The student newspaper at the University of Nebraska-Lincoln recently published a feature article on Title IX at their school. The feature, however, only reveals how little is understood about the Title IX process, and how victims bring expectations to the process that are unreasonable.
Student Newspaper Investigates Title IX at College
The article, “They're Just Trying to Keep Us Quiet”: A Title IX Investigation, was published on April 15, 2019, in The Daily Nebraskan, the student newspaper at the University of Nebraska-Lincoln. The piece follows the stories of several anonymous alleged victims of sexual assault, rape, or harassment as they report their experiences to their school's Title IX office and other counseling services.
Each story is one of disappointment and confusion. The victims all relate how the Title IX officer that they spoke with was “unfeeling” and failed to provide the emotional support they needed. Many of the alleged victims did not like being pressured to recount details – often intense and traumatizing details – of their experience. The feeling of being “re-victimized” by the interviews conducted by the Title IX consistently came up. At one point, one of the narrators is left with “a feeling that the [Title IX] office was not there to protect her, but to defend the university.”
The feature article presents these stories as examples of how the Title IX system fails to protect victims of sexual abuse and harassment on campus. Like most of the advocates for the victims of sexual harassment, though, it fails to engage with both sides of the story, and only perpetuates misunderstandings about how Title IX works.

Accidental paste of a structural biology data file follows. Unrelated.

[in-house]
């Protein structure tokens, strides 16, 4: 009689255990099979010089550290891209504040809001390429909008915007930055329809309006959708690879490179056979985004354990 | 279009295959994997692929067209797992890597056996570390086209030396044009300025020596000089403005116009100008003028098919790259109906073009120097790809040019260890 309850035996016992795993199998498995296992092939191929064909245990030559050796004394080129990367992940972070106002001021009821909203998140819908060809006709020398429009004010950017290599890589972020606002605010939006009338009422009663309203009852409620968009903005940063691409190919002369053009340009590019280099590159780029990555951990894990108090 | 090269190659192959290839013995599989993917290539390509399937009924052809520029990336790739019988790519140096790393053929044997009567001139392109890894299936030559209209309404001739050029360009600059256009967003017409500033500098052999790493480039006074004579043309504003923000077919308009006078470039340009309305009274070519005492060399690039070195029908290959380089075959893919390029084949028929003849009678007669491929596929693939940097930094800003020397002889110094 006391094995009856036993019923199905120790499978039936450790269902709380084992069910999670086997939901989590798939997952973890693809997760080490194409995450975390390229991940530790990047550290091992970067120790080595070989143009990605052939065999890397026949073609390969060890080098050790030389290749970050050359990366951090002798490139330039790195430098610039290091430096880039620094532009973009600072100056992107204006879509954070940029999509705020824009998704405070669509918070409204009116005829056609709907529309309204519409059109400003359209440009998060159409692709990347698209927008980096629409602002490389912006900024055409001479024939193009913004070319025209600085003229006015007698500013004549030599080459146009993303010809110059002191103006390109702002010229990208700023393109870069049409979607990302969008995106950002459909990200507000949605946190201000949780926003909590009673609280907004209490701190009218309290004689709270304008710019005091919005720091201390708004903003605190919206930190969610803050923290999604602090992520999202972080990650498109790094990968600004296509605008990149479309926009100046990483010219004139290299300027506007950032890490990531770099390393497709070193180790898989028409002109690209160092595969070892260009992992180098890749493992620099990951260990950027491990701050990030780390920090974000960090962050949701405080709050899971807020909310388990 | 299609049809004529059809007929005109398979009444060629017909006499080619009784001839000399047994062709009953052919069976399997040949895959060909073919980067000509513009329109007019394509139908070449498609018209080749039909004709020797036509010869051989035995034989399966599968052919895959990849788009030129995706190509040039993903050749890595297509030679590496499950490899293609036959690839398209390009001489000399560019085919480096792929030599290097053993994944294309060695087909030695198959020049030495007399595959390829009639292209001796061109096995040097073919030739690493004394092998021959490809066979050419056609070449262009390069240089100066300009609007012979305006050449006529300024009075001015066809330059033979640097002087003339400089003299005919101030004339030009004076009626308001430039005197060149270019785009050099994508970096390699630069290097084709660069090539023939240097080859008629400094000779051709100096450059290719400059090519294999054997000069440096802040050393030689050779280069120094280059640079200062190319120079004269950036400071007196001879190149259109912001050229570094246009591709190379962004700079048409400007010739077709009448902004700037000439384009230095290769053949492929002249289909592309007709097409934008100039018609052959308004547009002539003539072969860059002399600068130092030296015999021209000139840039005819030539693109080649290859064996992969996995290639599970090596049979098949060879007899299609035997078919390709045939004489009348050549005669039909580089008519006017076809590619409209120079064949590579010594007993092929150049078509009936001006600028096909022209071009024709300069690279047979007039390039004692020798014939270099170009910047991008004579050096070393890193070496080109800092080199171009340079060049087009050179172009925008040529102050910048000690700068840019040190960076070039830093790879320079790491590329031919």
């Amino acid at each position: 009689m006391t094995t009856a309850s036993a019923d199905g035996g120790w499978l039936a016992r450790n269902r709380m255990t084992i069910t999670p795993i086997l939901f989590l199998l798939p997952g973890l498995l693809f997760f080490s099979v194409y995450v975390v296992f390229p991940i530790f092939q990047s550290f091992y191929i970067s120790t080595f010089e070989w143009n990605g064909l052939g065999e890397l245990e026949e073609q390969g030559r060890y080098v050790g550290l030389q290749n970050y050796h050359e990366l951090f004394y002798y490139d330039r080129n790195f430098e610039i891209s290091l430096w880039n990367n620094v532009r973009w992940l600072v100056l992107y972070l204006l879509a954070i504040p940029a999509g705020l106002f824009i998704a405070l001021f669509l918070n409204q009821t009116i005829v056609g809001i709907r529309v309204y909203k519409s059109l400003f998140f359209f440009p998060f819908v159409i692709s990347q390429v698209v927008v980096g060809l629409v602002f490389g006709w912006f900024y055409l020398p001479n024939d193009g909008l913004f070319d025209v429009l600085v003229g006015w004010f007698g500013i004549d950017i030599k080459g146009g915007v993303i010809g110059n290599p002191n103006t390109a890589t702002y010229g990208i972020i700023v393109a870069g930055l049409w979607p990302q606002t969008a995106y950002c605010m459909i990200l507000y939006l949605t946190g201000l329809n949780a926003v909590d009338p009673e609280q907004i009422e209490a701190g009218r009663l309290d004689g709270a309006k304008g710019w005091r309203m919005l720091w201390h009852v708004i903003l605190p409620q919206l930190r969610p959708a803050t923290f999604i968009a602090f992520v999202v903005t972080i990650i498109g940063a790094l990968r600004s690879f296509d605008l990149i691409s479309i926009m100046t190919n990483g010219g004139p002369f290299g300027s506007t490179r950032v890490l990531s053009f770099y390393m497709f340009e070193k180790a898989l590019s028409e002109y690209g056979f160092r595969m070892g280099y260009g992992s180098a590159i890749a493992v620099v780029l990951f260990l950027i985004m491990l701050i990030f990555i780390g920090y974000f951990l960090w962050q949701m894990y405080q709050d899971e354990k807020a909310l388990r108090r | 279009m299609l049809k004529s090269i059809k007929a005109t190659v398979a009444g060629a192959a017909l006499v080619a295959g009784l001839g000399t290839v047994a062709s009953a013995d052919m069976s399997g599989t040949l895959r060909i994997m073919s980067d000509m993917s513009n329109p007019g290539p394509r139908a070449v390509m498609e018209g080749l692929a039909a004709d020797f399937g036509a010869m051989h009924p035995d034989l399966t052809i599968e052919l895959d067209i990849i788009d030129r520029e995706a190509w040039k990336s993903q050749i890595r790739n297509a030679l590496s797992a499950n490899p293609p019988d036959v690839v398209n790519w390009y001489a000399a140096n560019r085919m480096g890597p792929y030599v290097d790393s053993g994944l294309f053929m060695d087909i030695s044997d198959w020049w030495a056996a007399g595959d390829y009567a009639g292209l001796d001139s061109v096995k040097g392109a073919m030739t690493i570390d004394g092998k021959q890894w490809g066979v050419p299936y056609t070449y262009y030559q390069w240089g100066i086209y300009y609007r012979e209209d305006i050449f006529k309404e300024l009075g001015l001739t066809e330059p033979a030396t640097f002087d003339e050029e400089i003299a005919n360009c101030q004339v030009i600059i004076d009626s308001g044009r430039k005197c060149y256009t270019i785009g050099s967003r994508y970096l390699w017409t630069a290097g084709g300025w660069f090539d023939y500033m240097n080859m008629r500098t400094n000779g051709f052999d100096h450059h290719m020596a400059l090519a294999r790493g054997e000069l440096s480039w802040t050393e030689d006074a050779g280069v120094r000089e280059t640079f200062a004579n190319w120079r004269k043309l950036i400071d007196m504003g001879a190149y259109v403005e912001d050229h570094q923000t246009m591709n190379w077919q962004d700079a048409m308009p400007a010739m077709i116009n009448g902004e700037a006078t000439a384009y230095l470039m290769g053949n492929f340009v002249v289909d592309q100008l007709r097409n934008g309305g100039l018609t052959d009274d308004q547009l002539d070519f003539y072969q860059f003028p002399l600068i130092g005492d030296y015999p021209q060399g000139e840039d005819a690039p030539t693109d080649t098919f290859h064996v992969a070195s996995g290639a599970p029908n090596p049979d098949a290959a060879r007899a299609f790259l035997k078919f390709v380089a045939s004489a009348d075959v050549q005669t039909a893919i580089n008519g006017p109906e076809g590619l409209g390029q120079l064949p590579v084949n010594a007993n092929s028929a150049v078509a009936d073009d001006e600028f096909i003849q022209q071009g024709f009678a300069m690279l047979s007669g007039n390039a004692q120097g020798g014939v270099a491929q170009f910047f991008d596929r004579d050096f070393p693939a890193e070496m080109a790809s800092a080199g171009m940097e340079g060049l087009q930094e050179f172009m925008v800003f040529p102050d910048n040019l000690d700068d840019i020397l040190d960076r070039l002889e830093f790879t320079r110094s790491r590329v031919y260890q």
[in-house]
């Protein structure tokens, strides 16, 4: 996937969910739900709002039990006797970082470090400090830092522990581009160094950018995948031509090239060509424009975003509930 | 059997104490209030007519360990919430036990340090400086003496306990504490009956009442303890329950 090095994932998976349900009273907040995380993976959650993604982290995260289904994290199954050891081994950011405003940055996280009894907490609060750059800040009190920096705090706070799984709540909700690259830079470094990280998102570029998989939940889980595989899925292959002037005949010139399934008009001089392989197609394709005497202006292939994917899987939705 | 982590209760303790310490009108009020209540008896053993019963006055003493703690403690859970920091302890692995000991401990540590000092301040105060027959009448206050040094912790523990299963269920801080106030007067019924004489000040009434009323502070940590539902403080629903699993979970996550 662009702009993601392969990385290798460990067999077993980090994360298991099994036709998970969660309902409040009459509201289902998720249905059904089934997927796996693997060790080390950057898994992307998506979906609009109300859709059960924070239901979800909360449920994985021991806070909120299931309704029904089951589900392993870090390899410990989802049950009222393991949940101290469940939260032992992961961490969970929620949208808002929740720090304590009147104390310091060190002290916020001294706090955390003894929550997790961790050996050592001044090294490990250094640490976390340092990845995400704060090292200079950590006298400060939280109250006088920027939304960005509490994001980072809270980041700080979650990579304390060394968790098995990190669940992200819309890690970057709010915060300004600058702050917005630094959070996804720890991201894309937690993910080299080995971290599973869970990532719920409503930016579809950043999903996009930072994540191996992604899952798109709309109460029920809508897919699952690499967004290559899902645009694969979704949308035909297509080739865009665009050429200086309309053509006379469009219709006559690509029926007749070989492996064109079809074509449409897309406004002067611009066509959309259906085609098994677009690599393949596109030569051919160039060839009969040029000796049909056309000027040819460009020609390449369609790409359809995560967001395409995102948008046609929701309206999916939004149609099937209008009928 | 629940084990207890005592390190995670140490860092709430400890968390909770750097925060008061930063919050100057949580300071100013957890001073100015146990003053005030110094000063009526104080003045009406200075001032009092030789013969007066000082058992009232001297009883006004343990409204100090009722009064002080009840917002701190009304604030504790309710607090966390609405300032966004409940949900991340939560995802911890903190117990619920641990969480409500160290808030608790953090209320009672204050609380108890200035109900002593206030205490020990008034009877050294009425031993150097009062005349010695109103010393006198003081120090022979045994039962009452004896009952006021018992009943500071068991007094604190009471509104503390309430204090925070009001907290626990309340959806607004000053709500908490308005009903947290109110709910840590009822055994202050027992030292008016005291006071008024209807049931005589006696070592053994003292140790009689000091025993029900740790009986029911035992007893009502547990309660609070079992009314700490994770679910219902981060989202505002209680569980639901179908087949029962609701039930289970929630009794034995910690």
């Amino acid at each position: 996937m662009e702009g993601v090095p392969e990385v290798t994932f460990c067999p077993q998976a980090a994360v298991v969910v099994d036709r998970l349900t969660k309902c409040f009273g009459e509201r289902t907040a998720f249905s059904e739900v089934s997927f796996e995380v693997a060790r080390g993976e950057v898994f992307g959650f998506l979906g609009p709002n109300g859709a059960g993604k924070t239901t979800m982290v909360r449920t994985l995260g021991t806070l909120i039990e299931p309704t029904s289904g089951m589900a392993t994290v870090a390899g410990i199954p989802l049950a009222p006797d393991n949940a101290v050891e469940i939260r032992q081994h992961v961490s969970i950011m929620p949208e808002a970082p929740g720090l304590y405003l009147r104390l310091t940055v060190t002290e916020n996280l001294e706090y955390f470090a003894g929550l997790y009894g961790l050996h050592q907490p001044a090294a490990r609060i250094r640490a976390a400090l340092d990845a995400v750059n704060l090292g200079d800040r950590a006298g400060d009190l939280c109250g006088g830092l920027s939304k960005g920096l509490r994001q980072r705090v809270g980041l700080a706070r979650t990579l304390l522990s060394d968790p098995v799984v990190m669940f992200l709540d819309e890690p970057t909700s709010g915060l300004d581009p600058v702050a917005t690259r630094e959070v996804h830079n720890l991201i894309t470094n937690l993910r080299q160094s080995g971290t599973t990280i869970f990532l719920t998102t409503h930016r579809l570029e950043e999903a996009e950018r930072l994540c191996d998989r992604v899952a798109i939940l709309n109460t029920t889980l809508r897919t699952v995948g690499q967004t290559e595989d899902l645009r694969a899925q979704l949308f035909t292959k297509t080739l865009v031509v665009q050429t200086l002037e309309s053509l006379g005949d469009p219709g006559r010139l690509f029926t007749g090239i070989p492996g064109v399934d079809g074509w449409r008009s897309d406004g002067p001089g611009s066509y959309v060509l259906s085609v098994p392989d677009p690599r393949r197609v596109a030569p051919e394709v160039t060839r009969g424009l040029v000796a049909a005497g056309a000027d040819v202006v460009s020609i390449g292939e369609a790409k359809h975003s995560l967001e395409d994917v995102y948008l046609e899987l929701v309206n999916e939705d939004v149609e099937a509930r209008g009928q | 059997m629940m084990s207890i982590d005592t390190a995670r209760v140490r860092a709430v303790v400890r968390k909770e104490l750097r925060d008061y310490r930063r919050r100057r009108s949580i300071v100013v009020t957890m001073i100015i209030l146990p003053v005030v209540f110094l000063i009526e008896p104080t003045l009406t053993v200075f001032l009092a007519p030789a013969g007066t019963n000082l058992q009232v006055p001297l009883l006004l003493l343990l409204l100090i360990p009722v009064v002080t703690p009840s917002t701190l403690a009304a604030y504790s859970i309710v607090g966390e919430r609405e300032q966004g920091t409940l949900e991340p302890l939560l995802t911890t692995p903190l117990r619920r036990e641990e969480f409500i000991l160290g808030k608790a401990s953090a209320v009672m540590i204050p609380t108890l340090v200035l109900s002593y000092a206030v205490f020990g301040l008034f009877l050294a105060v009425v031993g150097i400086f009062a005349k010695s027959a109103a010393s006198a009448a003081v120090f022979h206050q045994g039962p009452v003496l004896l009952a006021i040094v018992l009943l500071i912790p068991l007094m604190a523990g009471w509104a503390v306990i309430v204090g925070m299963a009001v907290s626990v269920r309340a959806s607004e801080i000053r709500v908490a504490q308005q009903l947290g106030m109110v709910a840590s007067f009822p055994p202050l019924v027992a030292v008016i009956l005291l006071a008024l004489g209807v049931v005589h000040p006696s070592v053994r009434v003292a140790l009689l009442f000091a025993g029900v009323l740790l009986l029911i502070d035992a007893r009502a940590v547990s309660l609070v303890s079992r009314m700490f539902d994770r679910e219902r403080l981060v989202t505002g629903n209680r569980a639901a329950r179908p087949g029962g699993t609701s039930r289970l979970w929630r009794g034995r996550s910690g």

A Dangerous Lack of Engagement With the Big Picture
The article sympathizes with the alleged victim who feels like Title IX is there to protect the school, not her.
The article does not mention the fact that Title IX offices are there to protect their school. The job of the Title IX office is to ensure that the requirements of Title IX are satisfied to preserve the school's federal funding, not provide emotional support for victims.
Worse, though, is the unreasonable expectation that the alleged victims in the article seem to bring to the Title IX investigation. All of them seem to enter the Title IX office with the expectation that they would tell their story, and that the alleged perpetrator would immediately be arrested and brought to justice. In one story, the alleged victim “expected the rapist to be held accountable for his actions at the start of her process with the Title IX office,” as if the person she was accusing had no due process rights and should be convicted without being heard.
Perhaps worse, the feature piece justifies this expectation. In that same story, the alleged rapist was cleared of wrongdoing in both the Title IX investigation and a police investigation. Nevertheless, the article refers to him as a “rapist” no fewer than 7 times.